After tracers are implemented into applications, they record timing and metadata about operations that take place (for example, when a web server records exactly when it receives a request, and when it sends a response).

Add the following code snippet, which performs two actions:

  • Creates a trace provider.
  • Adds a span processor to the trace provider.

This code gets data from your local application and prints it to the terminal:

const { NodeTracerProvider } = require('@opentelemetry/node');
const { ConsoleSpanExporter, SimpleSpanProcessor } = require('@opentelemetry/tracing');

const provider = new NodeTracerProvider();
const consoleExporter = new ConsoleSpanExporter();
const spanProcessor = new SimpleSpanProcessor(consoleExporter);

If you want to learn more about this code, check out the OpenTelemetry docs on tracers.

After you add this code snippet, whenever you reload http://localhost:3001/dashboard, you should get something like this (beautiful things in your terminal):

Step 3: Use Docker to install Zipkin and start tracing your application

You instrumented OpenTelemetry in the previous step. Now you move the data that you collected to a running Zipkin instance.

Spin up Zipkin

Spin up a Zipkin instance with the Docker Hub Image:

$ docker run -d -p 9411:9411 openzipkin/zipkin

You now have a Zipkin instance up and running. You can load it by opening http://localhost:9411 on your web browser  You see something like this:

Export to Zipkin

Although neat, spans in a terminal window are a poor way to gain visibility into a service. You’re not going to want to scroll through JSON data in your terminal. Instead, it’s a lot easier to see a visualization in a dashboard. Let's work on that now. In the previous step, we added a console exporter to the system. Now you ship this data to Zipkin.

In the following code snippet, you instantiate a Zipkin exporter, and then add it to the trace provider:

const { NodeTracerProvider } = require('@opentelemetry/node')
const { ConsoleSpanExporter, SimpleSpanProcessor } = require('@opentelemetry/tracing')
const { ZipkinExporter } = require('@opentelemetry/exporter-zipkin')
const provider = new NodeTracerProvider()
const consoleExporter = new ConsoleSpanExporter()
const spanProcessor = new SimpleSpanProcessor(consoleExporter)

const zipkinExporter = new ZipkinExporter({
  url: 'http://localhost:9411/api/v2/spans',
  serviceName: 'movies-service'

const zipkinProcessor = new SimpleSpanProcessor(zipkinExporter)

After you make the changes, open your Zipkin instance at localhost:9411, start your application back up, and request some URLs. Tracing data is usually represented by a bar, just like the following example, and is referred to as span.

Step 4: Use the OpenTelemetry Collector to export the data into New Relic

What happens if you want to send the OpenTelemetry data to another service that manages and analyzes your data for you?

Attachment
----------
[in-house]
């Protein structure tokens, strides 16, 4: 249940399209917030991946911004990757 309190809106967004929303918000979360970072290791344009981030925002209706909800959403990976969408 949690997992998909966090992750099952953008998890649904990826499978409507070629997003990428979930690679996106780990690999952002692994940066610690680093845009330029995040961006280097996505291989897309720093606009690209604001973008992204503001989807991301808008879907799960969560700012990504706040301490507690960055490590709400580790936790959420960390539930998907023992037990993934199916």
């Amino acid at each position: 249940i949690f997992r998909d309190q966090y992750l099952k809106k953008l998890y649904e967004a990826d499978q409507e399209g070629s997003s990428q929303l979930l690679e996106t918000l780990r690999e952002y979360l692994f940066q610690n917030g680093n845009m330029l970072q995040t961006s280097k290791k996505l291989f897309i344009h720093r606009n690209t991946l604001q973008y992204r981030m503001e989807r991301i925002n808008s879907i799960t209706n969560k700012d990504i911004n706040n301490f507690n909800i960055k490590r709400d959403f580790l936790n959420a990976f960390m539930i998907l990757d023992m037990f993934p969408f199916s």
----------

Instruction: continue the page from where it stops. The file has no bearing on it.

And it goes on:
The talented contributors to OpenTelemetry came up with a solution to address this challenge:

The OpenTelemetry Collector is a way for developers to receive, process, and export telemetry data to multiple backends. This collector acts as the intermediary, getting data from the instrumentation and sending it to multiple backends to store, process, and analyze the data.

It supports multiple open source observability data formats like Zipkin, Jaeger, Prometheus, and Fluent Bit, sending it to one or more open source or commercial backends.

Configuring the OpenTelemetry Collector with New Relic

New Relic is a platform for you to analyze, store, and use your telemetry data for free, forever. Sign up to use it with the remaining steps in this tutorial.

Clone the OpenTelemetry Collector with New Relic Exporter and spin up the Docker container, making sure to export the New Relic API key. To get a key, go to the New Relic one dashboard and choose API keys from the dropdown menu in the upper right.

Select API keys from the dropdown in the upper right corner

Then, from the API keys window, click the Create a key button.

When creating the key, make sure you choose the Ingest - License key type. Then click Create a key to generate the key.


After you have an API key, you need to replace <INSERT-API-KEY-HERE> in the code snippet below with your API key.

docker-compose -f docker-compose.yaml up

Make sure to change the reporting URL from http://localhost:9411/api/v2/spans to http://localhost:9411/ in both dashboard.js and movies.js:

const zipkinExporter = new ZipkinExporter({
  url: 'http://localhost:9411',
  serviceName: 'movies-service'

Step 5: Look at your beautiful data

In New Relic One, click the Explorer tab:

When you click on the service, you should be able to see some traces!

The trace in the dashboard is transmitting data about the random delay that was added to the API calls:

Final thoughts

Instrumenting your app with OpenTelemetry makes it easy to figure out what is going wrong when parts of your application are slow, broken, or both. With the collector, you can forward your data anywhere. You can choose to spin up an open source backend, use a proprietary backend like New Relic, or just roll your own backend! Whatever you choose, I wish you well you in your journey to instrument everything.